I am not sure what these papers really offer in terms of information that is not obvious or that makes a meaningful contribution to progress. It almost seems that, because the data of such surveys are available, such analyses get done and published. The far better reason for doing research is, of course, the desire to answer a burning and relevant research question.

A problem then arises when researchers, who perceive the use of so-called alternative medicine (SCAM) as a fundamentally good thing, write a paper that smells more of SCAM promotion than meaningful science. Having said that, I find it encouraging to read in the two papers that

  • the prevalence of SCAM remains quite low,
  • more than 60% of all physicians recommended SCAM not because they were convinced of its value but because of patient requests,
  • the lack of perceived benefit was the most frequently reported reason for not recommending it.

Spondyloptosis is a grade V spondylolisthesis – a vertebra having slipped so far with respect to the vertebra below that the two endplates are no longer congruent. It is usually seen in the lower lumbar spine but rarely can be seen in other spinal regions as well. Spondyloptosis is most commonly caused by trauma. It is defined as the dislocation of the spinal column in which the spondyloptotic vertebral body is either anteriorly or posteriorly displaced (>100%) on the adjacent vertebral body. Only a few cases of cervical spondyloptosis have been reported. The cervical cord injury in most patients is complete and irreversible. In most cases of cervical spondyloptosis, regardless of whether there is a neurologic deficit or not, reduction and stabilization of the fracture-dislocation is the management of choice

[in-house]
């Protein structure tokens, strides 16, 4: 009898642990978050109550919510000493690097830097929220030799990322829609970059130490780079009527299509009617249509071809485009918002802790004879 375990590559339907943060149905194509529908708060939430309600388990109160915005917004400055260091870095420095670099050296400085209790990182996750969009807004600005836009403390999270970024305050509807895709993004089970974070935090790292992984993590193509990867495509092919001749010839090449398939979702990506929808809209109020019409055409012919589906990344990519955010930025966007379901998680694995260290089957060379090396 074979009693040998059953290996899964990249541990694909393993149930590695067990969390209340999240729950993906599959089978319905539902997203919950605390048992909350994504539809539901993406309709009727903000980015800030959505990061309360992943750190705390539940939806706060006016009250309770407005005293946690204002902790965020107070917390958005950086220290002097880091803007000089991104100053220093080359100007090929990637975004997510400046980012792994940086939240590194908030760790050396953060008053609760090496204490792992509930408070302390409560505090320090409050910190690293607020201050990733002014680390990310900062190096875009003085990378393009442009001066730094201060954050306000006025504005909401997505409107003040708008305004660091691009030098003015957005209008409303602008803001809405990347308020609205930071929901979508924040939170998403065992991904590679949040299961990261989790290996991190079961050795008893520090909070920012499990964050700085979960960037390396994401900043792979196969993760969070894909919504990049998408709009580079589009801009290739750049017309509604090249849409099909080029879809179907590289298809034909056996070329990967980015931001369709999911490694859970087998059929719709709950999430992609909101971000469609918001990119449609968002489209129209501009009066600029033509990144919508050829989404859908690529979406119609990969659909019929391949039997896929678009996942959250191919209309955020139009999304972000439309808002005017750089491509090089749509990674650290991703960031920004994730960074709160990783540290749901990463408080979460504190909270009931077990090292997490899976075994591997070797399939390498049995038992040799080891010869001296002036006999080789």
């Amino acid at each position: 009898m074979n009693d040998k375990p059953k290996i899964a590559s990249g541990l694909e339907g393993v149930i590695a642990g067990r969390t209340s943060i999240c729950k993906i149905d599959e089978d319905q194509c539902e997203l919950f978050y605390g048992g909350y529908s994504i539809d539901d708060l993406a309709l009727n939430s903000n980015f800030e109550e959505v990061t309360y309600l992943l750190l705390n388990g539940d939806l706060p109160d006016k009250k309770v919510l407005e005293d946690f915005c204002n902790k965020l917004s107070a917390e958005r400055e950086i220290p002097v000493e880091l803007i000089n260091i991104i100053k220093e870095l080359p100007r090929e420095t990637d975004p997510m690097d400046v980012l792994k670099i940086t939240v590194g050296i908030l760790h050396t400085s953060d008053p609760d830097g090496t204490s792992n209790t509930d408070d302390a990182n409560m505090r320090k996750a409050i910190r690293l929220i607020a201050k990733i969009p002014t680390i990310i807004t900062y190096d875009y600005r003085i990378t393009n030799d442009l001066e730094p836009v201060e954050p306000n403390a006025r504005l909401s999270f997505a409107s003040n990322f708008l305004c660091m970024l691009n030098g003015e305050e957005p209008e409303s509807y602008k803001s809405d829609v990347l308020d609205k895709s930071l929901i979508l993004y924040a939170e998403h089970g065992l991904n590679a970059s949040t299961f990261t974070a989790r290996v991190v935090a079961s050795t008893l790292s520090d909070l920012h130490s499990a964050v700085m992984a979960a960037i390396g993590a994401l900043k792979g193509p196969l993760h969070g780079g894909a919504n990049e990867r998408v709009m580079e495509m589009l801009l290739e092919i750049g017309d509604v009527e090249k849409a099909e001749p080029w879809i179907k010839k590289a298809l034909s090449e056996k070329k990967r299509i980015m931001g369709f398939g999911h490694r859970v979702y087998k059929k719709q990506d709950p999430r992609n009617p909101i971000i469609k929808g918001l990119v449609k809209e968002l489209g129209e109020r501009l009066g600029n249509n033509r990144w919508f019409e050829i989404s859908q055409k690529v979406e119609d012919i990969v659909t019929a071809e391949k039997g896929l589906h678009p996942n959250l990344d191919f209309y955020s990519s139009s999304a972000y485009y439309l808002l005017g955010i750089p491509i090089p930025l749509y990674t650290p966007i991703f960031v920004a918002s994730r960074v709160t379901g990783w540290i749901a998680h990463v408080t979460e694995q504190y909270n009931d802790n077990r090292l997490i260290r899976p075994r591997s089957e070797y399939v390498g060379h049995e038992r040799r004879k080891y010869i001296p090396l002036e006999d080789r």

The case of a 16-year-old boy was reported who had been diagnosed with spondyloptosis of the cervical spine at the C5-6 level with a neurologic deficit following cervical manipulation by a traditional massage therapist. He could not move his upper and lower extremities, but the sensory and autonomic function was spared. The pre-operative American Spinal Cord Injury Association (ASIA) Score was B with SF-36 at 25%, and Karnofsky’s score was 40%. The patient was disabled and required special care and assistance.

The surgeons performed anterior decompression, cervical corpectomy at the level of C6 and lower part of C5, deformity correction, cage insertion, bone grafting, and stabilization with an anterior cervical plate. The patient’s objective functional score had increased after six months of follow-up and assessed objectively with the ASIA Impairment Scale (AIS) E or (excellent), an SF-36 score of 94%, and a Karnofsky score of 90%. The patient could carry on his regular activity with only minor signs or symptoms of the condition.